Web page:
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PhD nursing program is a first for Ethiopia

Story Photo

Getnet Yimir (front row, second from left) represented Addis Ababa University during a signing ceremony at the School of Nursing to establish a PhD program in nursing research at AAU. Photography by Steve Ellwood

Emory and Addis Ababa University (AAU) signed a memorandum of understanding (MOU) to establish Ethiopia’s first PhD nursing program to train health care workers, nurses, and midwives in research. 

The first students began their studies this fall at AAU, where they will study primarily in its School of Public Health and receive AAU doctoral credits for four Emory School of Nursing courses taught via Skype. After their second semester of study, students will visit Emory for a three-week workshop to craft their research proposals, aided by Emory nursing faculty who serve on their dissertation committees.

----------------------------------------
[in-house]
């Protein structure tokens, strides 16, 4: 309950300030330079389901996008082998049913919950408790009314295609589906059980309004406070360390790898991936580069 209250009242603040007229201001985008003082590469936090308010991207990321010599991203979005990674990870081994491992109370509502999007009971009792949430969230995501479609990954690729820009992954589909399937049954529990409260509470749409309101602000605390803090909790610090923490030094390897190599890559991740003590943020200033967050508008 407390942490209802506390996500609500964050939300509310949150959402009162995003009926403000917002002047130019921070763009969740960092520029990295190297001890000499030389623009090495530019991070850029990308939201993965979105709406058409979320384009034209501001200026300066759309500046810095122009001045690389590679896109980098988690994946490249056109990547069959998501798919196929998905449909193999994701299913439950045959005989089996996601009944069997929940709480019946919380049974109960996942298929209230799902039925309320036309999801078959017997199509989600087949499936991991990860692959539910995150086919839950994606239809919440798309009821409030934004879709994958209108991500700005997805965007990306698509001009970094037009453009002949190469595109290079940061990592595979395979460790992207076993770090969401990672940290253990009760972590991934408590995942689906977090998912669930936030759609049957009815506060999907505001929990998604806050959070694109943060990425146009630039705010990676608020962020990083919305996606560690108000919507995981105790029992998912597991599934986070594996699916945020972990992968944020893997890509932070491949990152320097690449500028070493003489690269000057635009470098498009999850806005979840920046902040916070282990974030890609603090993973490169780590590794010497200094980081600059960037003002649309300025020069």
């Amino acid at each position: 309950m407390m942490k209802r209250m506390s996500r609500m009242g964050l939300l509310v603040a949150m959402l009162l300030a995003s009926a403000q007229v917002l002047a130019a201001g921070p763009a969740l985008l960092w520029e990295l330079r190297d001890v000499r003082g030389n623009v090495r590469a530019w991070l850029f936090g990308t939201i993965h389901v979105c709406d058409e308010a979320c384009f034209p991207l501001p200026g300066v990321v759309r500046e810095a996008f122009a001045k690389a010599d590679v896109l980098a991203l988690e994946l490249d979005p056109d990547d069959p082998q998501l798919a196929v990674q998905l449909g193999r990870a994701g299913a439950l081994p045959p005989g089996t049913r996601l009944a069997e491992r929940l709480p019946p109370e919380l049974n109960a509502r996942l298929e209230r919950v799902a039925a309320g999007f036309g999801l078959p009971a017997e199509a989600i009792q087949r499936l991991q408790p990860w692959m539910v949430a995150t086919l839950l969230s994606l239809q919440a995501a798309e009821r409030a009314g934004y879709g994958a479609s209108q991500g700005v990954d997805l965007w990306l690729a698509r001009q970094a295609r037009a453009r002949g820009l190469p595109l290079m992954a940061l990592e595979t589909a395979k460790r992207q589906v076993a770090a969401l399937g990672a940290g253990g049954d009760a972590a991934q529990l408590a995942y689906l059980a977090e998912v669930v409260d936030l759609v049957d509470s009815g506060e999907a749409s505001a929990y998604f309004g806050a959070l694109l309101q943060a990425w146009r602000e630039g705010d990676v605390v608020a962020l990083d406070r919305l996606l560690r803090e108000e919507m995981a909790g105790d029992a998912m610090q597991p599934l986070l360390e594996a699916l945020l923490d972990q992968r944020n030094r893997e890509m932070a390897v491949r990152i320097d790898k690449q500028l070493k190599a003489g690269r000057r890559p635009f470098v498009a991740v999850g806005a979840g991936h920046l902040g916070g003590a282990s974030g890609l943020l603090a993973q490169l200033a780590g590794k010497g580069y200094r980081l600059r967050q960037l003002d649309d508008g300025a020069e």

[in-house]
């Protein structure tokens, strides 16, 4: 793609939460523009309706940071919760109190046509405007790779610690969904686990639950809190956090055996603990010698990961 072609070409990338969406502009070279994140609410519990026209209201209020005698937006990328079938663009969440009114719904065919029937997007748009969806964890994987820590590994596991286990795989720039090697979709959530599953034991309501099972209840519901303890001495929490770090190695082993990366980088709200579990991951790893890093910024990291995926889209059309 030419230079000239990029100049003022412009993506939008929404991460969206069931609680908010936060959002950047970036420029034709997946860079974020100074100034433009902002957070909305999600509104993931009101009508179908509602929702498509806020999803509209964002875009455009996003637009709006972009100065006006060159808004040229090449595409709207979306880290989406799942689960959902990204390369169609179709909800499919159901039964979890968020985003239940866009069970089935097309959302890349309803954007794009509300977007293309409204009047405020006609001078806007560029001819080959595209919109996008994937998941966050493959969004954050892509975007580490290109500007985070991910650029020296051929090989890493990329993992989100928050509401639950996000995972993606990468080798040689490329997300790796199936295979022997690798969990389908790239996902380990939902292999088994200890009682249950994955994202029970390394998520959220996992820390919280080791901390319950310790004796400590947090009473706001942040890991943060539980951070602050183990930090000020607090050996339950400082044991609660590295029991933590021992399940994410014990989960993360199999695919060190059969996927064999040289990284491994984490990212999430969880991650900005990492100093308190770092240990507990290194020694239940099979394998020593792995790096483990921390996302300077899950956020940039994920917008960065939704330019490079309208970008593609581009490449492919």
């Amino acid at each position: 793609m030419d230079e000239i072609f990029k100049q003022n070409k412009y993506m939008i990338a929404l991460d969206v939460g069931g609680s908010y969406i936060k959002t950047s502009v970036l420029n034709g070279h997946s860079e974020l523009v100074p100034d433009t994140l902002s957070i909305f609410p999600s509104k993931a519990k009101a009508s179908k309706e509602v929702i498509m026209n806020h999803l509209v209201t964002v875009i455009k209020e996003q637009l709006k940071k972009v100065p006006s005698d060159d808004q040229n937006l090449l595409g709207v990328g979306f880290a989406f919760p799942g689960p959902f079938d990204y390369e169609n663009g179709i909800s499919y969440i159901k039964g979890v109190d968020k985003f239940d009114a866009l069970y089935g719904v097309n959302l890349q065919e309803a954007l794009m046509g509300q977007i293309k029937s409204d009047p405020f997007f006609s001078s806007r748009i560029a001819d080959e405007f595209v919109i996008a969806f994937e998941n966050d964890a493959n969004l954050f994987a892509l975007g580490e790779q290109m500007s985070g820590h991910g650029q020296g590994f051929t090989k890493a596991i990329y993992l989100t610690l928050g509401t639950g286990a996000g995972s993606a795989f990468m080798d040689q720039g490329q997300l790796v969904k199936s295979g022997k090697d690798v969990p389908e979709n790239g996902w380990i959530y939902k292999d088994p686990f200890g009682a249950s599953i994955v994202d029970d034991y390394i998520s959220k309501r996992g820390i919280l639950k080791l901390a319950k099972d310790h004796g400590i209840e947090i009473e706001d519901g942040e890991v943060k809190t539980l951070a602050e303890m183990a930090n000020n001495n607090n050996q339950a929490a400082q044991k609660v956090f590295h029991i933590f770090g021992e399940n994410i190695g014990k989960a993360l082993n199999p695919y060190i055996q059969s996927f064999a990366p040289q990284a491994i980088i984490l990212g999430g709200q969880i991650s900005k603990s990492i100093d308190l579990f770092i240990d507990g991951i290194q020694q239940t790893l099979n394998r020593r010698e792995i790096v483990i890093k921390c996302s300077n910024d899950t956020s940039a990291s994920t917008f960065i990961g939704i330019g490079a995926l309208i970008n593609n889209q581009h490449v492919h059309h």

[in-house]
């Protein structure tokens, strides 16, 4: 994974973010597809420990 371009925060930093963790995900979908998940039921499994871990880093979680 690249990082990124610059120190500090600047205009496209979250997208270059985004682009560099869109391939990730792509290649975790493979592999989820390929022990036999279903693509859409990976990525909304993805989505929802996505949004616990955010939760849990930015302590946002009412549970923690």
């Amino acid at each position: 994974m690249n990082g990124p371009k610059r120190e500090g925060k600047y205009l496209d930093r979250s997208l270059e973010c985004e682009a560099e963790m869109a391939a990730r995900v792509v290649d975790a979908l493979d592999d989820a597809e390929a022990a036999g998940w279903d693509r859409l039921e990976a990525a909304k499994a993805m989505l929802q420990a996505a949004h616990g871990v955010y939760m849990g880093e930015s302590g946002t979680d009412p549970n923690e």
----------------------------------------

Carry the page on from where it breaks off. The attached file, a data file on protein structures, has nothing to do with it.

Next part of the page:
A nursing research-focused PhD is indicative of a new direction in national health policy. "Ethiopian health policy used to focus on preventable diseases," says Getnet Yimir, who represented AAU at the MOU signing ceremony at the School of Nursing in June. "The new health policy addresses tertiary care in areas such as noncommunicable disease, trauma, emergency care, and the health effects of aging." 

Part of this commitment, he adds, is to improve the quality of education within the country and prepare nurses to serve with the nation’s health ministry, research institutions, and universities. The MOU also lays the groundwork for a five-year partnership between Emory and AAU that may grow further. School of Nursing faculty have collaborated with health and university leaders in Ethiopia for several years through the ongoing Maternal and Newborn Health in Ethiopia Partnership and the Ethiopia Public Health Training Initiative, a Carter Center program that has trained thousands of health workers to serve in remote rural areas.

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